No Support Burden on Lesbian Ex-Partner

High court in Massachusetts says prior agreement on child care imposes no obligation

By a sharply divided 4-3 vote, the Massachusetts Supreme Judicial Court ruled on August 25 that although a lesbian co-parent promised to contribute support for the child born to her former partner, such a promise was not a binding contract in the state and that the courts could not order her to support the child.

The opinion for the court by Justice Judith A. Cowin found that it would be contrary to public policy to require somebody who is not a “parent” under the law to pay child support, even when they had promised to do so. This case, involving former partners referred to in court papers as T.F. and B.L., was somewhat unusual in that the co-parent moved out of their apartment a few months before the child was born.

The women met in 1995 and began living together in the fall of 1996. After a commitment ceremony in 1999, they pooled their resources and designated each other as beneficiaries on their insurance and retirement plans. T.F. had long wanted to have a child, but B.L. was reluctant and only gave in when it looked like this might be necessary to save the relationship. Both women had physical problems that created barriers to their pregnancy, but T.F. eventually became pregnant through donor insemination. B.L.’s willingness for them to have a child, however, did not save the relationship, and she moved out in May 2000, less then two months before the baby’s premature birth.

Before she moved out, B.L. expressed regrets about being a “separated parent,” said she hoped to be able to adopt as a co-parent even though the couple was no longer together, and, according to T.F.’s legal complaint, “promised financial support and promised to talk later about the details since she wanted to just focus on the break-up of the relationship at that time.”

B.L. visited the baby for several months, but then broke off her relationship and refused to provide any support beyond the initial $800 she had contributed.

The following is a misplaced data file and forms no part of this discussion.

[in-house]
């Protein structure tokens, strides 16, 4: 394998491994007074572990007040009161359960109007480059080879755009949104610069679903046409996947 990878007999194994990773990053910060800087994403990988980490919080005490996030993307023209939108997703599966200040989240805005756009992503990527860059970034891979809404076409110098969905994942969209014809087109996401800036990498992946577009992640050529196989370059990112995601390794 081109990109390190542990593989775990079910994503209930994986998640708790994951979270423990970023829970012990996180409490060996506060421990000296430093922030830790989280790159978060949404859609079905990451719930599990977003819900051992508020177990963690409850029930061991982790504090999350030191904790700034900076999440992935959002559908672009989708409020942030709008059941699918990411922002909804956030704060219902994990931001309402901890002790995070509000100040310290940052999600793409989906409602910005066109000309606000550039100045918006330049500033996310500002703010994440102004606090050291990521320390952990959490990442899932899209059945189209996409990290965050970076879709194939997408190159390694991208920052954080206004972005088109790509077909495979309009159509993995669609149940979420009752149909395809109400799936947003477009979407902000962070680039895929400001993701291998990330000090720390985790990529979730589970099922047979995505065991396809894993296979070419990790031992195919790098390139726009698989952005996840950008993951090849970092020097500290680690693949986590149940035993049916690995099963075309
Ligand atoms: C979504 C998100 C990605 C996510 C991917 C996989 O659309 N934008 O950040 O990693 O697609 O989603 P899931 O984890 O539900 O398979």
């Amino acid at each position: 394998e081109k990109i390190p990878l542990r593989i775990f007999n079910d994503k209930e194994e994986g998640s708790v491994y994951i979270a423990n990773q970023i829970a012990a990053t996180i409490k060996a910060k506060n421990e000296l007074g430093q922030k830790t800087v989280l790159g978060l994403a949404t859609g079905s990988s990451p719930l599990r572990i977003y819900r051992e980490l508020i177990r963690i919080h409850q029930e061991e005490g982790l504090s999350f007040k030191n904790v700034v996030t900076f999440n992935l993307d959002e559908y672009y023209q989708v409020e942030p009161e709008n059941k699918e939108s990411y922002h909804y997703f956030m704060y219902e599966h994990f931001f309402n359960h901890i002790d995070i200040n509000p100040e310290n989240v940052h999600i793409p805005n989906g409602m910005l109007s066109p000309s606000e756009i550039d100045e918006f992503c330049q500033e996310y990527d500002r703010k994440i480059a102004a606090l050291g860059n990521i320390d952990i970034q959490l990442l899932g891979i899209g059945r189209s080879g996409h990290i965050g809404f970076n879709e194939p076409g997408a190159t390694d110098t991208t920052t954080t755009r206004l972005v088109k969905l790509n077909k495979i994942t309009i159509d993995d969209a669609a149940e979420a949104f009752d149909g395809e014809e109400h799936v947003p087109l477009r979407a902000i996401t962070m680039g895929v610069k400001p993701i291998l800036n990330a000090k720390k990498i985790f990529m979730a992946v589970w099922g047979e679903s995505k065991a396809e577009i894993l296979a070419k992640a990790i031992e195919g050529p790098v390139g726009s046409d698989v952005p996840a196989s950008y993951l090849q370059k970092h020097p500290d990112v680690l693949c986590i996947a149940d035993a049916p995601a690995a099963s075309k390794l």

T.F. filed suit against B.L. in county probate and family court, where Judge Gail Perlman concluded that there theoretically was an “implied contract” between the women. But uncertain whether “parenthood by contract” was possible in Massachusetts, Perlman reported the matter to the Appeals Court, and the Supreme Judicial Court took the case directly.

Cowin found that Perlman was correct in finding that B.L. had made the agreement T.F. claimed, but that “the question remains whether the court can enforce this contract.” She found that it could not.

The court specifically rejected an argument raised by the dissenters, who suggested that the courts have general powers to make orders in the best interest of children.

“The equity powers conferred by the legislature on the court are intended to enable that court to provide remedies to enforce existing obligations; they are not intended to empower the court to create new obligations,” Cowin wrote.

The three dissenters, in an opinion by Justice John M. Greaney, while agreeing that “parenthood by contract is not the law in Massachusetts,” argued that there are strong public policies expressed by Massachusetts statutes to support a court’s use of its equitable powers to ensure proper support for children.

“That our statutes offer the plaintiff no remedy, because the defendant is not a legal parent, does not preclude an order of child support,” Greaney wrote. “The existence of an agreement to support on the part of the defendant, buttressed by society’s interests (as expressed through our statutes and our case law) and the best interests of the child standard, requires relief here.”

Greaney and Cowin were on the same side in last year’s historic ruling by the Supreme Judicial Court recognizing same-sex marriage rights.

Bennett Klein, an attorney at Boston’s Gay and Lesbian Advocates and Defenders, argued the case for T.F.

We also publish: